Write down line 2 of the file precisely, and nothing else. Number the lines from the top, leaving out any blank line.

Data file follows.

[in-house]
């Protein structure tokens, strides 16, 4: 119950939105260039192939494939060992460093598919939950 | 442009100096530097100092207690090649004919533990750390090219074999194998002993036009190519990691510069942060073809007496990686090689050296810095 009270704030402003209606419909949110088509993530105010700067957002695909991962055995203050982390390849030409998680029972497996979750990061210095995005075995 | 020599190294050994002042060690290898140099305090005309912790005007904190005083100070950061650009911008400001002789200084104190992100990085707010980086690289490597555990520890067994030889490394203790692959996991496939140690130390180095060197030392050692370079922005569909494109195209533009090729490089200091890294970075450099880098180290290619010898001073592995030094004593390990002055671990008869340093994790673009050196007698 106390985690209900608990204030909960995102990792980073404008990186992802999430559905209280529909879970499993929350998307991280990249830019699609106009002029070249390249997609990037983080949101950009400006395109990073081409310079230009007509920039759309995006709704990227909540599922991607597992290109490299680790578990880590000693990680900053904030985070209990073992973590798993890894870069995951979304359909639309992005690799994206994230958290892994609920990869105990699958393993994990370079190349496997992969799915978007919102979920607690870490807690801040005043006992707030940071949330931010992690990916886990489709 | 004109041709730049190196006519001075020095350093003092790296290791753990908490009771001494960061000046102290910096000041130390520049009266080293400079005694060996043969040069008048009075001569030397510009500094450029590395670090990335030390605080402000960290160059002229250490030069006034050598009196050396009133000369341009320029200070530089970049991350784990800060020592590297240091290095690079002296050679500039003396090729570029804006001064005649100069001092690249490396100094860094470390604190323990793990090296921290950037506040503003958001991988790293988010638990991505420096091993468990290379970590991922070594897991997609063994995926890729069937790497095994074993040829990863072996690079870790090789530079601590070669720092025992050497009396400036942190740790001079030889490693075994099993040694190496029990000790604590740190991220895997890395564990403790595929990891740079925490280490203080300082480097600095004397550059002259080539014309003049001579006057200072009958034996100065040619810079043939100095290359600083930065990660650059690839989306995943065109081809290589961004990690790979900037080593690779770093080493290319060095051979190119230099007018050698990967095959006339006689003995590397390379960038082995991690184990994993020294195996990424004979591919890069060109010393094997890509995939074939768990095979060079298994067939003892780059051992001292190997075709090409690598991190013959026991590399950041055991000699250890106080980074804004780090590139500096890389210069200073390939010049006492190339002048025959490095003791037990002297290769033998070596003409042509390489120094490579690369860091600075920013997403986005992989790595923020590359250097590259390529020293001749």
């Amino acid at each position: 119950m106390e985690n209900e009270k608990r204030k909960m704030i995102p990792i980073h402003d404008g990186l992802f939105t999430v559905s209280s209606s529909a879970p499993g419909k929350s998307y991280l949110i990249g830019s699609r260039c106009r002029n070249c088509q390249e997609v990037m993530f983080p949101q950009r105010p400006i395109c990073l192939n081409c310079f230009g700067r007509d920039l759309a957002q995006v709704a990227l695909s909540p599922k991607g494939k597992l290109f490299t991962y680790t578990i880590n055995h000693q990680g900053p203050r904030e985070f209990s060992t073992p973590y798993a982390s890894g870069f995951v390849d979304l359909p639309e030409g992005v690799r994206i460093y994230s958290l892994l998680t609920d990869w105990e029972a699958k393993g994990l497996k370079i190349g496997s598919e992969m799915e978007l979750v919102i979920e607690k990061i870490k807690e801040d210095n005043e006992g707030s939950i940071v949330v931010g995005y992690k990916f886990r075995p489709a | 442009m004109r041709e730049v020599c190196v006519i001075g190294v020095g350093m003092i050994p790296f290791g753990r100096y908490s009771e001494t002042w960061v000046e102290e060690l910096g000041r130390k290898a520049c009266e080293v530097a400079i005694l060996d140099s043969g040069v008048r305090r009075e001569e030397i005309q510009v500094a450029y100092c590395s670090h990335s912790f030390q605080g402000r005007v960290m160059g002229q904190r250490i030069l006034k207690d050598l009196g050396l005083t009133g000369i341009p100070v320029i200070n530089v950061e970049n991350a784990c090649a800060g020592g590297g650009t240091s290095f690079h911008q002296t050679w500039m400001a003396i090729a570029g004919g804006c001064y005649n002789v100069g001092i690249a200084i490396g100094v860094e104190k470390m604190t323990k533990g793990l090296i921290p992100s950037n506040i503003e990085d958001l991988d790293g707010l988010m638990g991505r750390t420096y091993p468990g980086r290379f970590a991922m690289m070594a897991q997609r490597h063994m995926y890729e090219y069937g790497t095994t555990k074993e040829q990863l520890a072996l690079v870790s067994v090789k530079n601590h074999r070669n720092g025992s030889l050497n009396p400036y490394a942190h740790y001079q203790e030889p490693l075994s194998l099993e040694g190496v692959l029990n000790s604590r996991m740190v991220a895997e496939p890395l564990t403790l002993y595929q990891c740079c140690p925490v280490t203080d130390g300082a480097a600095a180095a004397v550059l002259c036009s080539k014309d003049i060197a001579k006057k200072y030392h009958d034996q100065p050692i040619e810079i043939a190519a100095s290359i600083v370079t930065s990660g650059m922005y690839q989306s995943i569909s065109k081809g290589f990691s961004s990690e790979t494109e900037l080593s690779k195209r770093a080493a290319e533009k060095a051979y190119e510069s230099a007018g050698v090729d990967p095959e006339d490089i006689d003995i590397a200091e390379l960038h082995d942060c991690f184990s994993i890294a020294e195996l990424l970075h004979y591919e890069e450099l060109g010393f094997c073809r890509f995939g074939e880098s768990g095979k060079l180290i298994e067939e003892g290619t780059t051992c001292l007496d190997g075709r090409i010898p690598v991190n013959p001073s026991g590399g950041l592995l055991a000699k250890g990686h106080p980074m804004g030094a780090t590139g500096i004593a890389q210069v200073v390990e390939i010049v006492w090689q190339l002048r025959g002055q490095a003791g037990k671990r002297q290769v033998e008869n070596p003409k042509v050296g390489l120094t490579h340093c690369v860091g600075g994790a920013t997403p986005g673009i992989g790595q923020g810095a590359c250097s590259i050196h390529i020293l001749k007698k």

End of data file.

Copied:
């Protein structure tokens, strides 16, 4: 119950939105260039192939494939060992460093598919939950 | 442009100096530097100092207690090649004919533990750390090219074999194998002993036009190519990691510069942060073809007496990686090689050296810095 009270704030402003209606419909949110088509993530105010700067957002695909991962055995203050982390390849030409998680029972497996979750990061210095995005075995 | 020599190294050994002042060690290898140099305090005309912790005007904190005083100070950061650009911008400001002789200084104190992100990085707010980086690289490597555990520890067994030889490394203790692959996991496939140690130390180095060197030392050692370079922005569909494109195209533009090729490089200091890294970075450099880098180290290619010898001073592995030094004593390990002055671990008869340093994790673009050196007698 106390985690209900608990204030909960995102990792980073404008990186992802999430559905209280529909879970499993929350998307991280990249830019699609106009002029070249390249997609990037983080949101950009400006395109990073081409310079230009007509920039759309995006709704990227909540599922991607597992290109490299680790578990880590000693990680900053904030985070209990073992973590798993890894870069995951979304359909639309992005690799994206994230958290892994609920990869105990699958393993994990370079190349496997992969799915978007919102979920607690870490807690801040005043006992707030940071949330931010992690990916886990489709 | 004109041709730049190196006519001075020095350093003092790296290791753990908490009771001494960061000046102290910096000041130390520049009266080293400079005694060996043969040069008048009075001569030397510009500094450029590395670090990335030390605080402000960290160059002229250490030069006034050598009196050396009133000369341009320029200070530089970049991350784990800060020592590297240091290095690079002296050679500039003396090729570029804006001064005649100069001092690249490396100094860094470390604190323990793990090296921290950037506040503003958001991988790293988010638990991505420096091993468990290379970590991922070594897991997609063994995926890729069937790497095994074993040829990863072996690079870790090789530079601590070669720092025992050497009396400036942190740790001079030889490693075994099993040694190496029990000790604590740190991220895997890395564990403790595929990891740079925490280490203080300082480097600095004397550059002259080539014309003049001579006057200072009958034996100065040619810079043939100095290359600083930065990660650059690839989306995943065109081809290589961004990690790979900037080593690779770093080493290319060095051979190119230099007018050698990967095959006339006689003995590397390379960038082995991690184990994993020294195996990424004979591919890069060109010393094997890509995939074939768990095979060079298994067939003892780059051992001292190997075709090409690598991190013959026991590399950041055991000699250890106080980074804004780090590139500096890389210069200073390939010049006492190339002048025959490095003791037990002297290769033998070596003409042509390489120094490579690369860091600075920013997403986005992989790595923020590359250097590259390529020293001749």